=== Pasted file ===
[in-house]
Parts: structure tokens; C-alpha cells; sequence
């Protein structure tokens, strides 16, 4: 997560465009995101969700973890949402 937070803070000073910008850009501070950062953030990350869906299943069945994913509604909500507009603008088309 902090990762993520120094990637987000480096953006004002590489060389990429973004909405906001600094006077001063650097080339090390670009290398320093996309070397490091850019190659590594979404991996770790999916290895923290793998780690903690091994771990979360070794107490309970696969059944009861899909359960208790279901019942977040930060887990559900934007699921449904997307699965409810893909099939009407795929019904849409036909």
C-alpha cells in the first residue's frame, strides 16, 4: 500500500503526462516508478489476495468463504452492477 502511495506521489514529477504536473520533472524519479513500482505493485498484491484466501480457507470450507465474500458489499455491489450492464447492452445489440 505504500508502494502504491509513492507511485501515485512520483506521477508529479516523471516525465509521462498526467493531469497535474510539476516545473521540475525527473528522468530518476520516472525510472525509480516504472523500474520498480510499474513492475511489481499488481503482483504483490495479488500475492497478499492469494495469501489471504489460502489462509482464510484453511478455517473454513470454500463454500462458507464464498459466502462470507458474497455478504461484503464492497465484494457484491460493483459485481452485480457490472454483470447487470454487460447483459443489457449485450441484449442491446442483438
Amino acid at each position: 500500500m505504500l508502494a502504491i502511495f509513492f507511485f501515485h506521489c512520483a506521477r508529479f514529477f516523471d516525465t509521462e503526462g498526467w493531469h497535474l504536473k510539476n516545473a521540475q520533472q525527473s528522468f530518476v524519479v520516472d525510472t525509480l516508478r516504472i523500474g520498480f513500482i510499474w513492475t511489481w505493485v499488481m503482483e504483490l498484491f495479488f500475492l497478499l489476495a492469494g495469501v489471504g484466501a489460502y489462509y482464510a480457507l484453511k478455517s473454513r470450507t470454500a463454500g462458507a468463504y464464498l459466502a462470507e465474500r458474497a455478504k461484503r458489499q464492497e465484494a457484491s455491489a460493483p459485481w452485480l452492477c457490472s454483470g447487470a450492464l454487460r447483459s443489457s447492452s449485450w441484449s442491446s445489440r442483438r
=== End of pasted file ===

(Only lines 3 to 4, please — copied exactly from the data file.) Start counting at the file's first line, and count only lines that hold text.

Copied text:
């Protein structure tokens, strides 16, 4: 997560465009995101969700973890949402 937070803070000073910008850009501070950062953030990350869906299943069945994913509604909500507009603008088309 902090990762993520120094990637987000480096953006004002590489060389990429973004909405906001600094006077001063650097080339090390670009290398320093996309070397490091850019190659590594979404991996770790999916290895923290793998780690903690091994771990979360070794107490309970696969059944009861899909359960208790279901019942977040930060887990559900934007699921449904997307699965409810893909099939009407795929019904849409036909």
C-alpha cells in the first residue's frame, strides 16, 4: 500500500503526462516508478489476495468463504452492477 502511495506521489514529477504536473520533472524519479513500482505493485498484491484466501480457507470450507465474500458489499455491489450492464447492452445489440 505504500508502494502504491509513492507511485501515485512520483506521477508529479516523471516525465509521462498526467493531469497535474510539476516545473521540475525527473528522468530518476520516472525510472525509480516504472523500474520498480510499474513492475511489481499488481503482483504483490495479488500475492497478499492469494495469501489471504489460502489462509482464510484453511478455517473454513470454500463454500462458507464464498459466502462470507458474497455478504461484503464492497465484494457484491460493483459485481452485480457490472454483470447487470454487460447483459443489457449485450441484449442491446442483438